Under the governor's plan 84,000 adults will lose their state-subsidized health coverage. These people are primarily enrolled in MinnesotaCare. The governor also cuts millions of dollars in payments to hospitals and long-term care providers and eliminates dental coverage for all but pregnant women and children. The cuts are difficult, but the agency cannot keep up with the demand for its programs, according to Cal Ludeman, commissioner of the Minnesota Department of Human Services.
"This is a deeper recession and a deeper effect on human services than we've ever experienced before. The demand is going higher and we know that. But our capacity to be able to deliver those services has to get very focused, very focused on the true safety net for the most vulnerable Minnesotans."
Even with the cuts, Ludeman projects the number of people with some sort of state-supported medical care will grow by 30,000 over the next two years. Right now enrolment stands at 670,000. It's projected to grow to 700,000 by 2010.
Critics say the governor's health care cuts will just make the state's economic crisis even worse.
Many of the 84,000 people who will lose their state-sponsored health coverage don't earn enough money to be able to afford replacement policies in the private market, according to Rep. Paul Thissen, DFL-Minneapolis, a member of the Health Care and Human Services Finance Division Committee.
"He is essentially eliminating health coverage for working Minnesotans. And I think that is really breaking a commitment we've had in this state for a long time and one we should sustain."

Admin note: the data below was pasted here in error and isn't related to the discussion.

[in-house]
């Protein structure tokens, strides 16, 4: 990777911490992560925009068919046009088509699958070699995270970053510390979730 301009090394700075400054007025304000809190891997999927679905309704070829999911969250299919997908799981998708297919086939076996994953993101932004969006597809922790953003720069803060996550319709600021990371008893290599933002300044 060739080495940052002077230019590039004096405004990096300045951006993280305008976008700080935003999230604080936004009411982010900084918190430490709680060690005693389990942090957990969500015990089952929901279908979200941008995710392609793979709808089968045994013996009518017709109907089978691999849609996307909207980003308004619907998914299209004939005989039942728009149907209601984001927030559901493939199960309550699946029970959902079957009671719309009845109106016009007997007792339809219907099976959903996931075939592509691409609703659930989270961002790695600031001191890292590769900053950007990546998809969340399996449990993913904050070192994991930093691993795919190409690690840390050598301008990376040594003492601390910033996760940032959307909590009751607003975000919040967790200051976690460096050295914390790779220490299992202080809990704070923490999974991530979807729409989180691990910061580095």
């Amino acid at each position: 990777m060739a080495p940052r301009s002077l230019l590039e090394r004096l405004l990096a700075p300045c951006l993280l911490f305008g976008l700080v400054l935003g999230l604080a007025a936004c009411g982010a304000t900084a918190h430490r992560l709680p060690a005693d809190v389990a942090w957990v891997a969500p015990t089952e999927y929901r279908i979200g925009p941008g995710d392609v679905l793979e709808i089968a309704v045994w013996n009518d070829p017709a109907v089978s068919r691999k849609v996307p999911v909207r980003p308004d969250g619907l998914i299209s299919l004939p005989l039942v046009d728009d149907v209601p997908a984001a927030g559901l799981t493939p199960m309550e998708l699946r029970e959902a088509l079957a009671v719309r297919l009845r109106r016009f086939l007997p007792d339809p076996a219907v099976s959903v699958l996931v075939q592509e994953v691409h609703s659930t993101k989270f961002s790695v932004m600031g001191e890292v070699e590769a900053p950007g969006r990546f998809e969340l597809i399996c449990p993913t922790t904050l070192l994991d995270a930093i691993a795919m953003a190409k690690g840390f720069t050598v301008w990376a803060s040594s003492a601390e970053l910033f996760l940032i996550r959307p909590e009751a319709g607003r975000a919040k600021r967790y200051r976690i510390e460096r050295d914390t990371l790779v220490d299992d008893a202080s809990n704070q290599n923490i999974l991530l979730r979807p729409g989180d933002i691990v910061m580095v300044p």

Without coverage, many people will let their medical conditions worsen until they're so sick they have to go to hospital emergency rooms for care, Thissen says.
Hospitals say they can't afford to pick up the cost of uninsured patients when their revenues are already down due to the bad economy. They also take a hit under the Pawlenty plan. He wants to cut 3 percent from the payments hospitals receive for caring for patients on public programs.
Hospitals see this as a real hit, says Lawrence Massa is President of the Minnesota Hospital Association.
"This could be a devastating blow for a number of our hospitals. And it certainly will not be uniform. Over 2000 hospital positions have been eliminated in the Twin Cities area and the Duluth area over the last six months. These cuts would probably lead to more layoffs, potentially services being curtailed or dropped altogether."
Long-term care providers also take a 3 percent rate hit in the governor's budget. Patti Cullen, President and CEO of Care Providers of Minnesota, says she can only draw one conclusion after reading the Governor's budget plan.
"Don't be poor and old unless you have loved ones to take care of you," she said.
Nursing homes are not included in the 3 percent rate reduction. But Cullens says the governor's proposal reduces their base budget by 1.3 percent over the next two years and by 5 percent after that. The plan also cuts the rates nursing homes can receive for patients in private rooms. The governor's plan to cut dental care will hit her clients especially hard, she says.
"For our population, especially the elderly, you're going to see people in the ER needing a root canal and becoming ill because they didn't have a bad tooth pulled."
But as painful as the governor's budget is for state health care spending, Cullen and others are optimistic that the situation might improve in the weeks ahead as Congress works to pass President Obama's stimulus package. The plan would increase federal support for Medicaid and it would invest billions of dollars in preventative care programs that make health care more efficient.
Gov. Pawlenty said he only budgeted for about $920 million in federal aid. The governor says he is hearing that the state could receive up to $3 billion. If the amount is that significant, he will revise his budget.